Criteria

Inclusion Criteria:

  • current hospital admission due to concern of suicide risk
  • ability of patient to speak, read, and understand English sufficiently well to complete the procedures of the study
  • living at home

Exclusion Criteria:

  • active psychotic disorder
  • cognitive deficits that preclude full understanding of study materials
  • adolescents who have become wards of the state and do not intend to return to the home of their biological or adoptive parents

Information from the National Library of Medicine

To learn more about this study, you or your doctor may contact the study research staff using the contact information provided by the sponsor.

Please refer to this study by its ClinicalTrials.gov identifier (NCT number): NCT02130583


Locations
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United States, Rhode Island
Butler Hospital
Providence, Rhode Island, United States, 02906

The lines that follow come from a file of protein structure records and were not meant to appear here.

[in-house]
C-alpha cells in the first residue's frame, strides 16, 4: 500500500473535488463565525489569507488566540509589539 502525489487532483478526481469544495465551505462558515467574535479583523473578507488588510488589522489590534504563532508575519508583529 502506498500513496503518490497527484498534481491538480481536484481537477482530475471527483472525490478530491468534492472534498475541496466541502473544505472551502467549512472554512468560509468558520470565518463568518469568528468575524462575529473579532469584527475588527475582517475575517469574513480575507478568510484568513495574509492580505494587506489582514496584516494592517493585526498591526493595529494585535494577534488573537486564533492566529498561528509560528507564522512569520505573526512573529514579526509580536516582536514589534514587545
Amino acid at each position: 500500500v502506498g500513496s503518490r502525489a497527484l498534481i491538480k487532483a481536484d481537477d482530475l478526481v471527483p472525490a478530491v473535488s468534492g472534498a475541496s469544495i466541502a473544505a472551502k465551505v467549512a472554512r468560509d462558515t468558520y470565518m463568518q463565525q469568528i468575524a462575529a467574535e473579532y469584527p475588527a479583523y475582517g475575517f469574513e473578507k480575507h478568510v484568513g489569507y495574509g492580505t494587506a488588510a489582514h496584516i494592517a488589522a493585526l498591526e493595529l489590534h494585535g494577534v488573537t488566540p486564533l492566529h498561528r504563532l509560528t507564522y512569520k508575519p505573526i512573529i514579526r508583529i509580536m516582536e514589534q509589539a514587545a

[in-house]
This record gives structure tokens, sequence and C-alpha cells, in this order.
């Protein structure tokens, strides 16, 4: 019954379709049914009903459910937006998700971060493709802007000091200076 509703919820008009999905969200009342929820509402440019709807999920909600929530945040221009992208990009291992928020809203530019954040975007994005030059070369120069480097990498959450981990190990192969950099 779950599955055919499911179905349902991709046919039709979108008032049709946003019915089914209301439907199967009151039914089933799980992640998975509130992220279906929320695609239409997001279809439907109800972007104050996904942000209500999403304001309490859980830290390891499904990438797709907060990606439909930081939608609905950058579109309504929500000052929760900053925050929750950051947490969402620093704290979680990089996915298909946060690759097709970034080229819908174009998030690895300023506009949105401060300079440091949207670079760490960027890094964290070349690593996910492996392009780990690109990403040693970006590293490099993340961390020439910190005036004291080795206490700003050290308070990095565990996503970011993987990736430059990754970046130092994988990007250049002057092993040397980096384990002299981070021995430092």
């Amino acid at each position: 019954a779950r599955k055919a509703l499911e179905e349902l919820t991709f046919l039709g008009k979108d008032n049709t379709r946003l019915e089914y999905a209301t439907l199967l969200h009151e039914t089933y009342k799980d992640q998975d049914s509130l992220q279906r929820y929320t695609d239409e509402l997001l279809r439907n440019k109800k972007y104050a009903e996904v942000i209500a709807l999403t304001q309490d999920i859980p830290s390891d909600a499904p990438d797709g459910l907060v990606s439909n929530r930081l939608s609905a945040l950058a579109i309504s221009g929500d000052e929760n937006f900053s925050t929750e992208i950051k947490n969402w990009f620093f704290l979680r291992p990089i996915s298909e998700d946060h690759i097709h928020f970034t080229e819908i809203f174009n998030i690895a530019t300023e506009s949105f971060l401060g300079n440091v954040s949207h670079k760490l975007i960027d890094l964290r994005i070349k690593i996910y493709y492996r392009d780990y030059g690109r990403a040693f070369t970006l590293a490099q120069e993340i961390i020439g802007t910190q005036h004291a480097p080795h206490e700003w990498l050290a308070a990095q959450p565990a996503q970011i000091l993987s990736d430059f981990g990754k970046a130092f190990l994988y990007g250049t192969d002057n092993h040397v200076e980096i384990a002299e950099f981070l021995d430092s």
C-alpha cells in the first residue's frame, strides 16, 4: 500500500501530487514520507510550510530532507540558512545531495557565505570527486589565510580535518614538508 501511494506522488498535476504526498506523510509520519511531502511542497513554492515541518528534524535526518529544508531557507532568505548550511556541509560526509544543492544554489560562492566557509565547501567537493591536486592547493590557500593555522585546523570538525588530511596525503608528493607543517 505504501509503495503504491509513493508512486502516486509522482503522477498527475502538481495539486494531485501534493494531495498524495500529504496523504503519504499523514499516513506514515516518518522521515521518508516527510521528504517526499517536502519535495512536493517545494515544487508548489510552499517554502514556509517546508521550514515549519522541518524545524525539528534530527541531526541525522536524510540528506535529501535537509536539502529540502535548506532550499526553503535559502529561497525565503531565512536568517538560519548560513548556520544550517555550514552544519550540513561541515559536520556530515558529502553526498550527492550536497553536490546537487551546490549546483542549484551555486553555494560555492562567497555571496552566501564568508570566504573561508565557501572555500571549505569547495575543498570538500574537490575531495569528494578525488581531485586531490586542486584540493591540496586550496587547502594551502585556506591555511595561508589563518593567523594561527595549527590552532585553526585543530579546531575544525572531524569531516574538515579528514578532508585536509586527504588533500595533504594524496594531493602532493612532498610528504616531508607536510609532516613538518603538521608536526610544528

Sponsors and Collaborators
Brown University
Investigators
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Principal Investigator: Shirley Yen, Ph.D. Brown University
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Responsible Party: Shirley Yen, Associate Professor (Research), Brown University
ClinicalTrials.gov Identifier: NCT02130583    
Other Study ID Numbers: R34MH101272 ( U.S. NIH Grant/Contract )
First Posted: May 5, 2014    Key Record Dates
Results First Posted: January 24, 2019
Last Update Posted: March 5, 2019
Last Verified: February 2019
Individual Participant Data (IPD) Sharing Statement:
Plan to Share IPD: Yes
Plan Description: Data available upon completion of study by request.
Supporting Materials: Study Protocol
Informed Consent Form (ICF)
Clinical Study Report (CSR)
Time Frame: 9/1/17
Access Criteria: Please contact PI at 401-444-1915
Additional relevant MeSH terms:
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Suicide
Suicidal Ideation
Suicide, Attempted
Self-Injurious Behavior
Behavioral Symptoms